The National Hospital Insurance Fund (NHIF) has added 204 public, private and faith-based health service providers to its list of accredited facilities offering Kenyans a wider access to healthcare.
This is amidst a persisting nationwide nurses’ strike that has seen more than 50 per cent of public health facilities remain closed since June, resulting in avoidable maternal deaths, among others.
If the strike comes to an end, it means that the over 6.5 million NHIF members would have more options on where they can access both inpatient and outpatient services.
At least nine sub-county hospitals have been NHIF-accredited.
Some of the country’s top hospitals with satellite facilities such as the Aga Khan Hospital Kitengela, Gertrudes Garden Children Hospital, Nairobi West Clinic, Nyali Medical Clinic and the Texas Cancer Centre in Eldoret, are listed for outpatient and inpatient services respectively.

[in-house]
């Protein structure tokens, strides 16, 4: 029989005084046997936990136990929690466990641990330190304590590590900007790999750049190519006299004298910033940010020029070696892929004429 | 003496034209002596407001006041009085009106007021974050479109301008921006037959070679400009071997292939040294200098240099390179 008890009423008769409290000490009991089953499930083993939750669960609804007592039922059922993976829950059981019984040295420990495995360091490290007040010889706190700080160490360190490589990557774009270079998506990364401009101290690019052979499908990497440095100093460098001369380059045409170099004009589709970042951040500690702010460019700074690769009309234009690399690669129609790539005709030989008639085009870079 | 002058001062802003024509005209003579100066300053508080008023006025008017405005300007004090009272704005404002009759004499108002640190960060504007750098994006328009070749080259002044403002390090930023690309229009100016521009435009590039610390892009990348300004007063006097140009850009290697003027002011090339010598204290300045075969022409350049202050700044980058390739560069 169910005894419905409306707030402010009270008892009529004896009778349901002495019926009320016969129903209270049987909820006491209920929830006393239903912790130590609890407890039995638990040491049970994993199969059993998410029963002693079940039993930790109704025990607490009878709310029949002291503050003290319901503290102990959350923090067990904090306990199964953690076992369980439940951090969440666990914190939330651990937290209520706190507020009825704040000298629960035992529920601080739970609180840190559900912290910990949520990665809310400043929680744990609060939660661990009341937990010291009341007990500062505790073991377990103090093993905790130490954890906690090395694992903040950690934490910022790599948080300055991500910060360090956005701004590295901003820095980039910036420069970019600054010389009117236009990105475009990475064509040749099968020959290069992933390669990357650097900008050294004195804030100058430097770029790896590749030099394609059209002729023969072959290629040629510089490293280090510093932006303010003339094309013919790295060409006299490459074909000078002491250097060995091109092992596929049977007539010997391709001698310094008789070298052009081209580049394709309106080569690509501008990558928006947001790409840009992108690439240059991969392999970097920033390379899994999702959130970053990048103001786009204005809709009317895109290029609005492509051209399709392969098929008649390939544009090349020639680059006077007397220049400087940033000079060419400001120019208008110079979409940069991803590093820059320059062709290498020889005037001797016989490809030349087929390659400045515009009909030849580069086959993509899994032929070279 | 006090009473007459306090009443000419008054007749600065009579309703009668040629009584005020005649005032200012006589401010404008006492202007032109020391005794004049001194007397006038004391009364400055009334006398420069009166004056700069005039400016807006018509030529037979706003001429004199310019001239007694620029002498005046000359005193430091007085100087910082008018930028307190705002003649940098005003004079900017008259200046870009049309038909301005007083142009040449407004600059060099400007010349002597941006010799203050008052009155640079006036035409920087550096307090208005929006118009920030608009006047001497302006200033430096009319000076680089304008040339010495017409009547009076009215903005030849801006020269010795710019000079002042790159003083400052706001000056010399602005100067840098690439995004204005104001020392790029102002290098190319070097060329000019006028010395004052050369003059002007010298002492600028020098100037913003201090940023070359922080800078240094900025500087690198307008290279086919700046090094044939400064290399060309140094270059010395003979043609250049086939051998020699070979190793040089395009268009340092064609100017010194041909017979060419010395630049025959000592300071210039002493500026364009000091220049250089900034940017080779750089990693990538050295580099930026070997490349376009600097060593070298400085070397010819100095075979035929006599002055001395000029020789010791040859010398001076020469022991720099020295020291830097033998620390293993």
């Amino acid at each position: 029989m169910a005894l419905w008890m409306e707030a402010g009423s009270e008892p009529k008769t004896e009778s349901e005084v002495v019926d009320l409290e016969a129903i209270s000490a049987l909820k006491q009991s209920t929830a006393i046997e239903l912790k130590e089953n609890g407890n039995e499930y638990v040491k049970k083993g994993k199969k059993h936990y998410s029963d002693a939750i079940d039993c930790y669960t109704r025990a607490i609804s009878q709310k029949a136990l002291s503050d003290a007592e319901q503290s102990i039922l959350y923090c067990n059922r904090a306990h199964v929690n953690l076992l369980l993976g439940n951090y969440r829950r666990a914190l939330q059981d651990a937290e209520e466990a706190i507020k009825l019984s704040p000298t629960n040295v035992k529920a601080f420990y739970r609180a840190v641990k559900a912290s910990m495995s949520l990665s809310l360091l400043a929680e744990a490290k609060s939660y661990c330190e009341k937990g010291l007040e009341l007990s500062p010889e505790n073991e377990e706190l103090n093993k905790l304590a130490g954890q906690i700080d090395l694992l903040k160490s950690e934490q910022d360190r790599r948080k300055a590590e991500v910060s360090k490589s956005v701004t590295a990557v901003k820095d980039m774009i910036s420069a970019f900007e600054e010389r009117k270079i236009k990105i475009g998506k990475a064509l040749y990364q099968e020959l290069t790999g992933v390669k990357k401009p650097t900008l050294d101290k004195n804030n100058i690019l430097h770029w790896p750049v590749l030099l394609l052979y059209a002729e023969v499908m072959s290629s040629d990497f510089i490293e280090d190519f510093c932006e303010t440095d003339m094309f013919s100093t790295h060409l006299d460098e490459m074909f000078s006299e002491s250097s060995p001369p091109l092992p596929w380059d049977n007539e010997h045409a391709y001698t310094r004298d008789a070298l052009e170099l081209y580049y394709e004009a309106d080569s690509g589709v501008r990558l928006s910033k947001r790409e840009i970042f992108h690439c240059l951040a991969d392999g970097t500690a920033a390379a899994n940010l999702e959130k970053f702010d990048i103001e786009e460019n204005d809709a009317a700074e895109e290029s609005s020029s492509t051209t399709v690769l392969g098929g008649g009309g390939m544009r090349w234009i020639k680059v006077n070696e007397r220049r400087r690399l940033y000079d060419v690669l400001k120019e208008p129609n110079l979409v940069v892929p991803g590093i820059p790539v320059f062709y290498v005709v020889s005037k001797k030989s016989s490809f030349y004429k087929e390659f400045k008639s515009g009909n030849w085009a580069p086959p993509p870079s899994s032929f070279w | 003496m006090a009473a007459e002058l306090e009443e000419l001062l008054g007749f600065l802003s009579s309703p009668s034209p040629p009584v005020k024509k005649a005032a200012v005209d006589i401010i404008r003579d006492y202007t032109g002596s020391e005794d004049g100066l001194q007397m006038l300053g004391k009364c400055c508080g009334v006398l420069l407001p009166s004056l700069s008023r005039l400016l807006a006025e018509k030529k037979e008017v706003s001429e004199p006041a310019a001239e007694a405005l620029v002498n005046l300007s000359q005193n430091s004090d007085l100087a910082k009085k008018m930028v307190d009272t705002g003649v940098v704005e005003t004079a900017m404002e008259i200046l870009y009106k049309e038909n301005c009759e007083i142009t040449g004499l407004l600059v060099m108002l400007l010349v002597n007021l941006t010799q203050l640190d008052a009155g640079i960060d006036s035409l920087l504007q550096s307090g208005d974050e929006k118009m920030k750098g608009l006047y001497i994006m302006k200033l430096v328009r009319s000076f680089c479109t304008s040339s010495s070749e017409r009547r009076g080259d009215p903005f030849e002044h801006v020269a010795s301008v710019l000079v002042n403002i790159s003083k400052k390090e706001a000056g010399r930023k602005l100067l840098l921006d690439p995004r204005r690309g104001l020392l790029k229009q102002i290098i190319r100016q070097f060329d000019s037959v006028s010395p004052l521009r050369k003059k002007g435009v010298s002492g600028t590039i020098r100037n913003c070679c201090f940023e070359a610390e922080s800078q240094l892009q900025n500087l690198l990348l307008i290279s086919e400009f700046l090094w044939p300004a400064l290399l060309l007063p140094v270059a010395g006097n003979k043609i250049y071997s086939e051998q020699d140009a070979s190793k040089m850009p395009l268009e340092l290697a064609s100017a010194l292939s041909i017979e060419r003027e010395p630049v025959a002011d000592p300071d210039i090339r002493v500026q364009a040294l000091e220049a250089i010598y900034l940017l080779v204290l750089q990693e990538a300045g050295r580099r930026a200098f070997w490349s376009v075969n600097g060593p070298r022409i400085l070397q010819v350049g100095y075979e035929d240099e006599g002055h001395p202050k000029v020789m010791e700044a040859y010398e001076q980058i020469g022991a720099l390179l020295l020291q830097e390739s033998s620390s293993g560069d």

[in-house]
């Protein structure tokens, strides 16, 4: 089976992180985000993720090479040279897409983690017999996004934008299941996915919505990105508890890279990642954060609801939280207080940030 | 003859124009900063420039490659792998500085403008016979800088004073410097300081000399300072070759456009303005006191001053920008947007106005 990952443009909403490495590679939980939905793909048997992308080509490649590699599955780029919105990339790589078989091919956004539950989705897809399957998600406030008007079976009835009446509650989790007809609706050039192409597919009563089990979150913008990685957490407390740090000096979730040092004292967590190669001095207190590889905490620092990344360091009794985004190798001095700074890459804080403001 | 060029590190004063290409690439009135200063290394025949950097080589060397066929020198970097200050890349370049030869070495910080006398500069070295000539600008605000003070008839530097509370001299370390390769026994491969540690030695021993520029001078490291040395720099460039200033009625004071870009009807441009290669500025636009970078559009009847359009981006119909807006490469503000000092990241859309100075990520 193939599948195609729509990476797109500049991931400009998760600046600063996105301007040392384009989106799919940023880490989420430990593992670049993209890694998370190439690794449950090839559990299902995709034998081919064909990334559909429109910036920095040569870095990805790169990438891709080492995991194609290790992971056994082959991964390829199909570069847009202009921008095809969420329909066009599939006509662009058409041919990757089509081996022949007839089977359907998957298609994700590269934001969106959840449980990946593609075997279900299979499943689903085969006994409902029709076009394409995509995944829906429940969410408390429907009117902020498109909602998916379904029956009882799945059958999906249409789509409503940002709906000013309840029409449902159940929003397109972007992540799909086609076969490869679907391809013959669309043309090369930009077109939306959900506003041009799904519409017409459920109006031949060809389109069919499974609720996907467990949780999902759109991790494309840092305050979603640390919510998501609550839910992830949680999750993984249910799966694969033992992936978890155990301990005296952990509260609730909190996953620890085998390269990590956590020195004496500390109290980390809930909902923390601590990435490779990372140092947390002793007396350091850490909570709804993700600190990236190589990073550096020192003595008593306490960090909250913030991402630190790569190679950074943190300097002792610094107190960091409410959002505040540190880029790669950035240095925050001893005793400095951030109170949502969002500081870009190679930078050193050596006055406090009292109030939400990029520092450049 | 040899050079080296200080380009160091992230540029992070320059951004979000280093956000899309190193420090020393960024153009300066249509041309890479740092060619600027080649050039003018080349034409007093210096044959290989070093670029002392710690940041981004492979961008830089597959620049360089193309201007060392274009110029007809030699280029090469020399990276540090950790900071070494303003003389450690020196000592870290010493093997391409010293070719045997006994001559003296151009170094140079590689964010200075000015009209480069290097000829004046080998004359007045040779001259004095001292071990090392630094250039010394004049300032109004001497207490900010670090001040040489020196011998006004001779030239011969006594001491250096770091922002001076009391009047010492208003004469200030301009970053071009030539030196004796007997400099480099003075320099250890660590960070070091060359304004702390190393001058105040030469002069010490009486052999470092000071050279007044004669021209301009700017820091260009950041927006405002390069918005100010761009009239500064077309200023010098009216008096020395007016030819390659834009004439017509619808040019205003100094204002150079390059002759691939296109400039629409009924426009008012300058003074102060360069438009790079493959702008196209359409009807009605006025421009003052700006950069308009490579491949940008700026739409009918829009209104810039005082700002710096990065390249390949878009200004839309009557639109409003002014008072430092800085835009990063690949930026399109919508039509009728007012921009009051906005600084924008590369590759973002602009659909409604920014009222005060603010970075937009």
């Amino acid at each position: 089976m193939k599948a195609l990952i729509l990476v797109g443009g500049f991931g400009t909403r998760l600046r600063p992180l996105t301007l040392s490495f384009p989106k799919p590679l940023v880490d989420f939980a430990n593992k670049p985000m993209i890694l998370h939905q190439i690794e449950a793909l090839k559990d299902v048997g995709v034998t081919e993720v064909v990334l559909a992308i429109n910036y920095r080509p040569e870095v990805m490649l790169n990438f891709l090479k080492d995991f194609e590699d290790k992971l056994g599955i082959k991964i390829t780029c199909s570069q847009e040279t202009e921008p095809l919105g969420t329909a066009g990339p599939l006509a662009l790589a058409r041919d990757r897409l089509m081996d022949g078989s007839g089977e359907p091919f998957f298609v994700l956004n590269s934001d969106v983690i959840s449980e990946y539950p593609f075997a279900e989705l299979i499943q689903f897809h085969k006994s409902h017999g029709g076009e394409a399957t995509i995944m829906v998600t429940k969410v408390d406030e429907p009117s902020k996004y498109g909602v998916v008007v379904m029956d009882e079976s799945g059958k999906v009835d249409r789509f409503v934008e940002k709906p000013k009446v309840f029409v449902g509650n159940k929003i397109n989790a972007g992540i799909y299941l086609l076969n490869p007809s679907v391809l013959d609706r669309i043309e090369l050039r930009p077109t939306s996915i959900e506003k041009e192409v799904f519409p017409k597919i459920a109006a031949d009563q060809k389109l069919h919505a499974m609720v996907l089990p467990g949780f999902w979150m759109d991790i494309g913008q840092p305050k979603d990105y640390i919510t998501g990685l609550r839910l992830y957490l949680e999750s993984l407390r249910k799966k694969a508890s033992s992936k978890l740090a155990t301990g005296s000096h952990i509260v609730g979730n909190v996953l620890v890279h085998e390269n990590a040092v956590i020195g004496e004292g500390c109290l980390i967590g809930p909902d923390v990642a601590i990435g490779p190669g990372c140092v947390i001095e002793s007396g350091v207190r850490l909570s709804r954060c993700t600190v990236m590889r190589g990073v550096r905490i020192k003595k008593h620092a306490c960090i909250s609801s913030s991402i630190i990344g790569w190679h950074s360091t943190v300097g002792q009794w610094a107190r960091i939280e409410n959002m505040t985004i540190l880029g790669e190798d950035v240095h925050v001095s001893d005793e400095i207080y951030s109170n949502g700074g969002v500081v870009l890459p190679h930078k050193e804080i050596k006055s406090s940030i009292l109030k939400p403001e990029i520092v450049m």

“The newly added facilities met the requirements for accreditation and the fund is set to sign contracts with them so that they start offering services,” NHIF chief executive Geoffrey Mwangi said on Tuesday.
“We are geared towards providing more services and the more the hospitals the more the access for Kenyans to quality healthcare.”
Out of the new additions, 18 will cover eye, radiology, dental and laboratory services.
NHIF has also increased rebates for three providers out of the 204.
Rebates are the amount payable to a facility per bed per day.
The hospitals include Jumuia Friends Hospital in Vihiga (from Sh2,200 to Sh3,000), Lumakanda County Hospital in Kipkaren (from Sh800 to Sh1,600) and Woodlands Hospital, Mandera from (Sh1,400 to Sh1,800).
“We have increased the amount payable to the three hospitals as they can now see our members comprehensively as medical inpatient,” said Mr Mwangi.
In August, NHIF began a crackdown on hospitals making fake claims, especially on diagnostic services such as magnetic resonance imaging (MRI) and the computed tomography (CT) scans.